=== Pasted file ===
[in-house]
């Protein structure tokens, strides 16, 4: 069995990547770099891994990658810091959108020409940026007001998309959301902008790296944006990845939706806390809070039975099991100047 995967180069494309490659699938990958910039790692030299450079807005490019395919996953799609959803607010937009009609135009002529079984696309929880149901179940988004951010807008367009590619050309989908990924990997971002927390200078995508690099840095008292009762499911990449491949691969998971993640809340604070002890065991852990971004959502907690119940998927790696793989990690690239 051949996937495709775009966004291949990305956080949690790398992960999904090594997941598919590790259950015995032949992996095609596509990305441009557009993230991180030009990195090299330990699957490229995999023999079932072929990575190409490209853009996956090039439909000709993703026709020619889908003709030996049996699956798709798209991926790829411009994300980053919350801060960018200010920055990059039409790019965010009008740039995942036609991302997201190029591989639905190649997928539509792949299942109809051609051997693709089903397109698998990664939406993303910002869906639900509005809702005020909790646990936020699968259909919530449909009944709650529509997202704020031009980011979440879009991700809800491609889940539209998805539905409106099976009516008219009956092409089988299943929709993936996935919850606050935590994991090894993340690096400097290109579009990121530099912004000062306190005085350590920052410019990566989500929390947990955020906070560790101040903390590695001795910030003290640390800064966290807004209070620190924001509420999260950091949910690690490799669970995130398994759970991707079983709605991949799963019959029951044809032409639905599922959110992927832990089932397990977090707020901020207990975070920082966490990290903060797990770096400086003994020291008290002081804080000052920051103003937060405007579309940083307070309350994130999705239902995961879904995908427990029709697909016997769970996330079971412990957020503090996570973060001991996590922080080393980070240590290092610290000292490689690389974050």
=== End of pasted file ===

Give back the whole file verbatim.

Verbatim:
[in-house]
């Protein structure tokens, strides 16, 4: 069995990547770099891994990658810091959108020409940026007001998309959301902008790296944006990845939706806390809070039975099991100047 995967180069494309490659699938990958910039790692030299450079807005490019395919996953799609959803607010937009009609135009002529079984696309929880149901179940988004951010807008367009590619050309989908990924990997971002927390200078995508690099840095008292009762499911990449491949691969998971993640809340604070002890065991852990971004959502907690119940998927790696793989990690690239 051949996937495709775009966004291949990305956080949690790398992960999904090594997941598919590790259950015995032949992996095609596509990305441009557009993230991180030009990195090299330990699957490229995999023999079932072929990575190409490209853009996956090039439909000709993703026709020619889908003709030996049996699956798709798209991926790829411009994300980053919350801060960018200010920055990059039409790019965010009008740039995942036609991302997201190029591989639905190649997928539509792949299942109809051609051997693709089903397109698998990664939406993303910002869906639900509005809702005020909790646990936020699968259909919530449909009944709650529509997202704020031009980011979440879009991700809800491609889940539209998805539905409106099976009516008219009956092409089988299943929709993936996935919850606050935590994991090894993340690096400097290109579009990121530099912004000062306190005085350590920052410019990566989500929390947990955020906070560790101040903390590695001795910030003290640390800064966290807004209070620190924001509420999260950091949910690690490799669970995130398994759970991707079983709605991949799963019959029951044809032409639905599922959110992927832990089932397990977090707020901020207990975070920082966490990290903060797990770096400086003994020291008290002081804080000052920051103003937060405007579309940083307070309350994130999705239902995961879904995908427990029709697909016997769970996330079971412990957020503090996570973060001991996590922080080393980070240590290092610290000292490689690389974050």